When packaged, the total amount of radioactive waste produced in the UK (including waste in stock and estimated to arise over the next ~100 years) would fill a volume roughly the size of Wembley stadium.

Very Low Level Waste accounts for much of the total radioactive waste by volume, but only a small fraction of the total radioactivity. Only a small amount of High Level Waste will be produced over the next ~100 years, but this will account for most of the radioactivity.
Very Low Level Waste accounts for much of the total radioactive waste by volume, but only a small fraction of the total radioactivity. Only a small amount of High Level Waste will be produced over the next ~100 years, but this will account for most of the radioactivity.

Why does the data change? Where can I find out more?

Data about radioactive waste and materials can change due to a range of technical, commercial or policy reasons. Data may change because:

  • our understanding of the waste and materials streams has improved
  • strategies for managing radioactive waste and materials have been updated
  • ongoing operational activities have affected the amount of waste and materials in stock
  • assumptions used to estimate future radioactive waste and materials arisings have been updated

Read more about specific changes in the 2016 UK Inventory compared to the 2013 UK Inventory

So, how accurate is the data?

The Inventory is based on the best available information about waste and materials at a specific point in time (the ‘stock date’).  Even so, there are some uncertainties in the data, which we need to carefully consider. The uncertainties may relate to the nature of the waste, how much will arise or when it will arise. Some of the biggest areas of uncertainty are associated with:

  • legacy waste - these are wastes that were produced a long time ago when detailed records were not routinely kept like they are now
  • long term forecasts - uncertainty typically increases the further that waste arisings are projected into the future
  • future decommissioning and site clean-up - this is particularly the case for waste at the lower end of the Low Level Waste  (LLW) activity range, where strategies, plans and waste assessment techniques are continually improving and providing better estimates of future volumes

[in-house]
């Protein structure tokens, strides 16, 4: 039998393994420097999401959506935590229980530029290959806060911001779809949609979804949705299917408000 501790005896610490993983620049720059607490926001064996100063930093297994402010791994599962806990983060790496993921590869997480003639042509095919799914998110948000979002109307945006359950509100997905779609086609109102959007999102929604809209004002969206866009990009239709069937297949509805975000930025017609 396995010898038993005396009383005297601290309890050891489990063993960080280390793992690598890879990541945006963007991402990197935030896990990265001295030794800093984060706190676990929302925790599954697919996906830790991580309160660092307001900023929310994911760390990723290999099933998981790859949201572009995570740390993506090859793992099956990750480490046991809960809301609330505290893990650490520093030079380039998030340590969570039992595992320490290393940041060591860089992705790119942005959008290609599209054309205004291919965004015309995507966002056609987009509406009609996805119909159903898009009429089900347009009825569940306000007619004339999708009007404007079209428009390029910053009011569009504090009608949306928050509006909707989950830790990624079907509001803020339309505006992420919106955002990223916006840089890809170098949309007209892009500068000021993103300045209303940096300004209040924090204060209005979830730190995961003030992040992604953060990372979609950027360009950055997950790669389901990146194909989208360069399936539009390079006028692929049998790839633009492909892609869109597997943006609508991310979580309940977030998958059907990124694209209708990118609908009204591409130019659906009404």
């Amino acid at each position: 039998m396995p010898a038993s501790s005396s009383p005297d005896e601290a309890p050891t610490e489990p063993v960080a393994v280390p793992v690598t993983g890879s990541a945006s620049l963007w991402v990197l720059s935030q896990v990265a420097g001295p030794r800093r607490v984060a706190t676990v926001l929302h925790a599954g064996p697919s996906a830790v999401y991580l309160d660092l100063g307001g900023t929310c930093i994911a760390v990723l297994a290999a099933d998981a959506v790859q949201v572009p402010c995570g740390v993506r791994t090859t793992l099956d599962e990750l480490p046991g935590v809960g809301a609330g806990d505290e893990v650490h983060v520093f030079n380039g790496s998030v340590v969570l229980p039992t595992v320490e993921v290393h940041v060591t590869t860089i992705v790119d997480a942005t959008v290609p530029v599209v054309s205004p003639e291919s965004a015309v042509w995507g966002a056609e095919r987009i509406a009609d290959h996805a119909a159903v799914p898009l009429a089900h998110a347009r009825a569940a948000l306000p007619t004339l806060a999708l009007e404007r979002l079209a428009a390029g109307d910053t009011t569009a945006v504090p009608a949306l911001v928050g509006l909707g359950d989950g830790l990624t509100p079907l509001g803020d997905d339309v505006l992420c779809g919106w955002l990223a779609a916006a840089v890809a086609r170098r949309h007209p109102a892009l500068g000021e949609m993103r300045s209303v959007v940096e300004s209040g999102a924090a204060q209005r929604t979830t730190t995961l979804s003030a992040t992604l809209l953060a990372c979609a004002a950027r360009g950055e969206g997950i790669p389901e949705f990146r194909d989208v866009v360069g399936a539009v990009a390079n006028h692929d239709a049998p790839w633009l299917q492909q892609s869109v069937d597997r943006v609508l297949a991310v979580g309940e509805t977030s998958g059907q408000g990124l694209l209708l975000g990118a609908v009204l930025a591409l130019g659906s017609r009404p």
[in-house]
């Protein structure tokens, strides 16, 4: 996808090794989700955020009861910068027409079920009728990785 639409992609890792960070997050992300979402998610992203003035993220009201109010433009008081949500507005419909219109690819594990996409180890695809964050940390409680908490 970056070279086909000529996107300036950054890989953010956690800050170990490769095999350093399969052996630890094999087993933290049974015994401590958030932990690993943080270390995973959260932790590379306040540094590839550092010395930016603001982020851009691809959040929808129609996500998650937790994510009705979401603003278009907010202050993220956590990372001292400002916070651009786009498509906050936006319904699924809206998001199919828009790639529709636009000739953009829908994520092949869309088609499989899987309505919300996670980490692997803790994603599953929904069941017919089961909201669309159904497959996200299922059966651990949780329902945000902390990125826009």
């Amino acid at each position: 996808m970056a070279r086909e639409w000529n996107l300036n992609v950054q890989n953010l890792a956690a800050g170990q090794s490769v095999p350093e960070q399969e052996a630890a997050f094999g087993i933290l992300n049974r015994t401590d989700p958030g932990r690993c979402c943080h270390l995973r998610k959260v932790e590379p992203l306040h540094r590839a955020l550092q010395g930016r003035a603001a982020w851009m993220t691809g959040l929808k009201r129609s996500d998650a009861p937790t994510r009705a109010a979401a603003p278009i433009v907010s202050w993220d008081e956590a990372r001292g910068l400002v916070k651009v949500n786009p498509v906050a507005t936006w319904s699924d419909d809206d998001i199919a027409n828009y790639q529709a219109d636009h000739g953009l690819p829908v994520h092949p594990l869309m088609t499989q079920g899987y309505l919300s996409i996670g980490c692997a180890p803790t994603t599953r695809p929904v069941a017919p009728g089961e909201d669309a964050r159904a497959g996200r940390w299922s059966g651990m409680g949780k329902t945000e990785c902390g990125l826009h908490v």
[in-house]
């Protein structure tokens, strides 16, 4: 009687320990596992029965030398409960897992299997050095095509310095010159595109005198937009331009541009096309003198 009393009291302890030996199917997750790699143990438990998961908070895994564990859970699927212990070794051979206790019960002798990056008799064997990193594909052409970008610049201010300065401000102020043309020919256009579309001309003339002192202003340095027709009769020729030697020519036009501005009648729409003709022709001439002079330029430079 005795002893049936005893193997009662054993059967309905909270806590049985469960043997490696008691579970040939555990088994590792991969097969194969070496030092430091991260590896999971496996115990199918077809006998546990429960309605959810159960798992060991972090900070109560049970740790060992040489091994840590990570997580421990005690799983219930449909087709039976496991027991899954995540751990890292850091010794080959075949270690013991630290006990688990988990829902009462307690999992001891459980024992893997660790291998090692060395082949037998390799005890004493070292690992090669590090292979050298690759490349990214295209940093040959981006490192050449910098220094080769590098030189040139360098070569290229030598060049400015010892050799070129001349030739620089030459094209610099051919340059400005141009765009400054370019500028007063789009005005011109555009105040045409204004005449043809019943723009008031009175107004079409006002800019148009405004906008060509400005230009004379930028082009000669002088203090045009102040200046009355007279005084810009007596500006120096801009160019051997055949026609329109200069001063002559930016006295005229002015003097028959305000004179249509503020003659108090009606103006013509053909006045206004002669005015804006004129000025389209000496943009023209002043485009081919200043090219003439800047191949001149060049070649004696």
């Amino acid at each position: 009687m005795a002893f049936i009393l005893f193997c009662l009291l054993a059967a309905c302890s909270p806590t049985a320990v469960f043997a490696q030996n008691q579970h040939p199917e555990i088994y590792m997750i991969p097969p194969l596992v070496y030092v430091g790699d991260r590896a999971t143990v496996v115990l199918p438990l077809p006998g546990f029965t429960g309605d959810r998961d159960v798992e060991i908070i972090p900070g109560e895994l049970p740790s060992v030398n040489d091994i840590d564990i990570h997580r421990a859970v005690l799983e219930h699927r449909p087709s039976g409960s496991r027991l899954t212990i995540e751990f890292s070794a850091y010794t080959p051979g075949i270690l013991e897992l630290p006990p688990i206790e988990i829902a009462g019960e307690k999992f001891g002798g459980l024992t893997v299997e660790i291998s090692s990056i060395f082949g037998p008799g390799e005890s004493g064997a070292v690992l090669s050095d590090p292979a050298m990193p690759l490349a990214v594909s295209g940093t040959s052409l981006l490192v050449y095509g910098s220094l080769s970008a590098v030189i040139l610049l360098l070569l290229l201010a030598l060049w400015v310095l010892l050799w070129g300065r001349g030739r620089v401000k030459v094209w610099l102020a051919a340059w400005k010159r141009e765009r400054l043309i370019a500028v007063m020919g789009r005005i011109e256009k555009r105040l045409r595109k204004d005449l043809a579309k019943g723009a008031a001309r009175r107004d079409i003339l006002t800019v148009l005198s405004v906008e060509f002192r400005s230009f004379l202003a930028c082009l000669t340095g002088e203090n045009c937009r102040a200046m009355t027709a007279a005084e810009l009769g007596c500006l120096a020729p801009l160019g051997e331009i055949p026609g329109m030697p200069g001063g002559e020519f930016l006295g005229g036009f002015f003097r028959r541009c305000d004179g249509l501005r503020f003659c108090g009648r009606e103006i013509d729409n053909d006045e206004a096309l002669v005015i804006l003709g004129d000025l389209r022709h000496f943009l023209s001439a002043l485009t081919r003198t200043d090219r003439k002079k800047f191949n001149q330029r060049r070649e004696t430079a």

Where there are uncertainties, sites use the best available information to make reasonable estimates. They may use data from waste samples, surveys and historical evidence to support their assumptions. The final figures are reviewed internally by the site. They are checked again by the contractor who compiles all of the UK Inventory data on behalf of BEIS and the NDA. This helps to make sure that the assumptions used are as realistic as possible.

How is the UK improving data on radioactive waste and materials?

National Inventory Forum team
National Inventory Forum team

All waste producers are responsible for managing their own inventory improvement plans. As part of the UK Inventory process, BEIS and the NDA provide guidance to sites on specific areas where data quality could be improved.

The National Inventory Forum brings together all of the people involved in managing information in the UK inventory. The group aims to share best practice. It looks for opportunities to improve the way we collect, use and communicate information about radioactive waste and materials. Improvement work is ongoing and will continue as strategies and plans for managing radioactive wastes and materials evolve in future.